Early-twentieth century Presbyterian machinations for Assembly Sabbath School Agent/Director
Sometimes you get enough information in official documents to tell an intriguing and moving story. In my research around church and parachurch ministry, I came across in this intriguing story in the early 1910s in the Presbyterian Church of Victoria.
- 1890 the unordained William Wishart is appointed as the first Sabbath School Agent by the Assembly. His position is renewed year after year, for twenty-five years, with his salary remaining £150pa.
- 1910 William Goyen, newly inducted minister of the Albert Park and Middle Park churches, joins the Welfare of Youth Committee.
- 1911 Goyen becomes the Convenor of the Sabbath School Branch of the Committee.
- 1912, Goyen moves that the Assembly employ a Director of Sabbath Schools to work alongisde the Sabbath School Agent, Wishart, due to “the augmented population of our State, the increase and development of young people’s societies, and the growing complexity of Sabbath School work”.
- 1913 the interim report declares there may not be enough money for both positions
- 1914 Goyen is appointed Director of Sabbath Schools by the Assembly, at a salary of £400pa and Wishart’s position is made redundant.
- 1919 Wishart resignes as a member of the Welfare of Youth Committee.
Wishart’s final report to the State Assembly as Sabbath School Agent is moving reading, even if Goyen and others rightly identified him as being unsuitable for the future growth and complexity of the work in a rapidly-changing world:
Judging by remarks passed since last Assembly, it seems neces sary that this report should be somewhat in the nature of a brief historical statement, with more of a personal tone than usual.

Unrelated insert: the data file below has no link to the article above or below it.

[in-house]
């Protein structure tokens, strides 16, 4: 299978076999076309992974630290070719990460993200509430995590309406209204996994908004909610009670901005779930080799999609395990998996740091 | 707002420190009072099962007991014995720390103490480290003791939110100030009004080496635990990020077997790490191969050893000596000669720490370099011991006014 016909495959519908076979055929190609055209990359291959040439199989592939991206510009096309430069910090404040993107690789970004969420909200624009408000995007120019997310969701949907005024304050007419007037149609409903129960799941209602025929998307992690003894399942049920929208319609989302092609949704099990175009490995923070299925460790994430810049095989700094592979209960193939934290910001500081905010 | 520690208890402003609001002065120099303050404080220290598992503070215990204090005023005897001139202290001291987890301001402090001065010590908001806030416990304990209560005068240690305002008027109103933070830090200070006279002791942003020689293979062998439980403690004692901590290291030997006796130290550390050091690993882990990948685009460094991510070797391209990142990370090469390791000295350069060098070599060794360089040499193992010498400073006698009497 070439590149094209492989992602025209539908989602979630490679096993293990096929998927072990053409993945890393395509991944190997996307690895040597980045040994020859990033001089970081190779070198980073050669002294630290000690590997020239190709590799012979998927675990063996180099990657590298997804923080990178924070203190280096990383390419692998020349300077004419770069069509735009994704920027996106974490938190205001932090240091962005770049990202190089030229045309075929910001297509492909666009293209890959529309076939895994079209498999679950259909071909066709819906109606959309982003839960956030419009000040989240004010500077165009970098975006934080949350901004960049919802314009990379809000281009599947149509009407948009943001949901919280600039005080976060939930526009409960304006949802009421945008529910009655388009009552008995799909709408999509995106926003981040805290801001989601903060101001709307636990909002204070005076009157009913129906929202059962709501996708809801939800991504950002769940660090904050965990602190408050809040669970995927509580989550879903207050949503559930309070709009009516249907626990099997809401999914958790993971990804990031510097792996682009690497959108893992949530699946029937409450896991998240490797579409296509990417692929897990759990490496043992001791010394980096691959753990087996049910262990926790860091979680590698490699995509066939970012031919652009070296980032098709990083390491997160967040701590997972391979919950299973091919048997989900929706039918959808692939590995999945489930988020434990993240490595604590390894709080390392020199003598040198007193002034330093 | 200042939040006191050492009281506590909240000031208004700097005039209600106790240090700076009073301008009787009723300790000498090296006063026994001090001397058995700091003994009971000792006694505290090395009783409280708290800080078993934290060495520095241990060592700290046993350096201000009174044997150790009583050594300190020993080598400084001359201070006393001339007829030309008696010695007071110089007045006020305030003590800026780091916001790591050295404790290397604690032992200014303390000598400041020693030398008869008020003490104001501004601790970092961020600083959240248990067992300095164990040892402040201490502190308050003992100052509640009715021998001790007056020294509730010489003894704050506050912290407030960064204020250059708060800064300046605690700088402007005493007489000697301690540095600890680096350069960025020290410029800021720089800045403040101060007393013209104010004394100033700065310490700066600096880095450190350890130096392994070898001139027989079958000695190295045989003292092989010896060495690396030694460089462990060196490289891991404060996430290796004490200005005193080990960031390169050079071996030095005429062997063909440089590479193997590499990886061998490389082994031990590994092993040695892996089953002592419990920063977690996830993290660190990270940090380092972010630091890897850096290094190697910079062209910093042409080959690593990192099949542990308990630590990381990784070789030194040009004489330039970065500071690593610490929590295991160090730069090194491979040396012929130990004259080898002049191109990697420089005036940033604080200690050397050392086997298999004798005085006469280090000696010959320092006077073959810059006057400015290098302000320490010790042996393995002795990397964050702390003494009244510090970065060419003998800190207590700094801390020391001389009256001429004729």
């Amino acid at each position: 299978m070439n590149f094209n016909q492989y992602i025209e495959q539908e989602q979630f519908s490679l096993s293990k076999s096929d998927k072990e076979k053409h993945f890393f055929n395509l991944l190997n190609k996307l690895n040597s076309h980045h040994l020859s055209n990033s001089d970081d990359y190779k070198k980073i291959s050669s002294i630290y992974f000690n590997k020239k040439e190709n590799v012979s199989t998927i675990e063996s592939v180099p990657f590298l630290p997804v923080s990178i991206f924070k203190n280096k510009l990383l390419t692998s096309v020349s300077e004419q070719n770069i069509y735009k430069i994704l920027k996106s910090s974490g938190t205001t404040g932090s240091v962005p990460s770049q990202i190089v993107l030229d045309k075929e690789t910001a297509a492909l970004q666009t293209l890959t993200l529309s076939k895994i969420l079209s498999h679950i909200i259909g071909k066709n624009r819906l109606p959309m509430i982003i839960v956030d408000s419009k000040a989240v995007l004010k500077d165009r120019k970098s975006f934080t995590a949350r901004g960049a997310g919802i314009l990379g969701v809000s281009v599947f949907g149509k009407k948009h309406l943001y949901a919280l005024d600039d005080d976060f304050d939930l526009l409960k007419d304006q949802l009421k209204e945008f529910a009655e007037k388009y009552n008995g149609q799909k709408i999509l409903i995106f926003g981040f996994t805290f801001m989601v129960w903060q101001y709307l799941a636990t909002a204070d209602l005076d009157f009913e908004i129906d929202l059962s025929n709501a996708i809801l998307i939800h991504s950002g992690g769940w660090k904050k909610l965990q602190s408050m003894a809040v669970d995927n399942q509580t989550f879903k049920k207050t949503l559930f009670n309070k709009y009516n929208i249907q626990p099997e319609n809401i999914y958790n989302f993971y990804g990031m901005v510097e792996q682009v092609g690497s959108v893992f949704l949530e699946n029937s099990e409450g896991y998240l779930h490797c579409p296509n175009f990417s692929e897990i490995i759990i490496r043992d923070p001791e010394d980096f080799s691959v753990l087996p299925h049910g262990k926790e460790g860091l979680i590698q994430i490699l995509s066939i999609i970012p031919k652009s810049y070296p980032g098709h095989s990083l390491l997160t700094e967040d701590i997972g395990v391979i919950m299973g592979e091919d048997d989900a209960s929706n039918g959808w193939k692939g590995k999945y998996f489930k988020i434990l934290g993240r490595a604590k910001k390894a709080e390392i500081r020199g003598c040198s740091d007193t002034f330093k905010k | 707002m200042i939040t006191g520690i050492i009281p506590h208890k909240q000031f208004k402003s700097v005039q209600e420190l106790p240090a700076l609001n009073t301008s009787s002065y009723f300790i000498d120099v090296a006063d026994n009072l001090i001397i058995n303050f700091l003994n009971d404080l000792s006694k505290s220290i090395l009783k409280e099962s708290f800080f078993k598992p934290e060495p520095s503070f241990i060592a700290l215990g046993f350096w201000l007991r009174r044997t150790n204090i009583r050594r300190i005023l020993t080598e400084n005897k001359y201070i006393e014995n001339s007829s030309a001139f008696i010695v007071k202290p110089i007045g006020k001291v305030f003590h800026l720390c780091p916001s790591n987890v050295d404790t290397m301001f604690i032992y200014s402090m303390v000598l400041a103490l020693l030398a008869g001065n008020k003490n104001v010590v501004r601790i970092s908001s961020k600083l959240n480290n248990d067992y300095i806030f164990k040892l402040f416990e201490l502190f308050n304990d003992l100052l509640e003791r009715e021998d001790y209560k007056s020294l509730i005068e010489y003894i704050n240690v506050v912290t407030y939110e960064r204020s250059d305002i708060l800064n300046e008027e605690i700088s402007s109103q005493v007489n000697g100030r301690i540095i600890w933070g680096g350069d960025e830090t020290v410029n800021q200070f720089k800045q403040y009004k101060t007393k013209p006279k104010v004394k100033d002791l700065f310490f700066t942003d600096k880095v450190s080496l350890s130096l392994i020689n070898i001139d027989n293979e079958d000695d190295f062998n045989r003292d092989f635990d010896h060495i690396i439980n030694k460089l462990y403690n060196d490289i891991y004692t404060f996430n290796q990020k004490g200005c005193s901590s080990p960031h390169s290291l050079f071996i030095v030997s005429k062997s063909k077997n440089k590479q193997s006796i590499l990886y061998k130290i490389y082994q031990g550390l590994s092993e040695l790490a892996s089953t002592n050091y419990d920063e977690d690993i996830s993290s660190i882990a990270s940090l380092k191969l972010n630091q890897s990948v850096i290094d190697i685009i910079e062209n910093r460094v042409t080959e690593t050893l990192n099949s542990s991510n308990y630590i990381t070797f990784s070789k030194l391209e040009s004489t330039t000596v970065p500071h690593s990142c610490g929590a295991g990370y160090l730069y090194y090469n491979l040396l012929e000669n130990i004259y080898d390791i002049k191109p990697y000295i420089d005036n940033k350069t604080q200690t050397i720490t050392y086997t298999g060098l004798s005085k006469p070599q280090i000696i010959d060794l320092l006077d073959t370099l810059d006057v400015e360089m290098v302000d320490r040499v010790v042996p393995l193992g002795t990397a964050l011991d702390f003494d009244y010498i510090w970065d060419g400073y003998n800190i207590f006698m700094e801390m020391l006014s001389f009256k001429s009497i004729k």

When the Church accepted the Allan Bequest, it was found that the donor’s will contemplated the employment of an Agent experienced in S.S. work, and preferably one who had been a State teacher. About a quarter of a century ago the late Prof. MacDonald, the Convener of the S.S. Committee at that time, learning that I had been for many years Secretary of the S.S. Union, and that I was also a trained certificated State school teacher, and had wide knowledge of all departments of S.S. work, asked if I would accept an appointment if the Assembly sanctioned it. My chief duties were detailed as being— ( I ) the administering of the Allan scheme, (2) visiting Sunday schools to explain its working, and (3) generally advising teachers concern ing S.S. matters. The time to be devoted to this office was not to exceed more than 40 Sundays in any year, with correspondence to be attended to during the week.
Thus the appointment came to me entirely unsought, and it was repeatedly renewed because the Committee was thoroughly satisfied with my performance of the work entrusted to me, proven by their yearly eulogistic references thereanent in their Assembly reports. Nor will any charge me with egotism if I say that then- approval was fairly earned, for i ever placed the Church’s work first—sometimes at a cost which meant sacrifice of money and health.
During the whole term of my engagement, extending upwards of 25 years, practically every Sabbath has been devoted to visita tion of schools, conducting of special services in the interests of the young, and generally helping forward the work amongst teachers and scholars. In that period nearly every railway line and coach route have been traversed, and schools from the Murray to the Southern Ocean, and from Orbost in the East to the Penola Presbytery in the West, have been visited and the workers therein stimulated. Of course, some charges have not yet been inspected, but that has been clue to the fact that no desire has been expressed for a visit. At each of these places parents have had their great responsibilities impressed upon them in plain language, teachers have been advised and heartened, young men and young women have been lovingly urged to give of their strength to Him Who is “stronger than the strong,” and the lambs of the flock have been told anew of the tenderness and love of the Good Shepherd.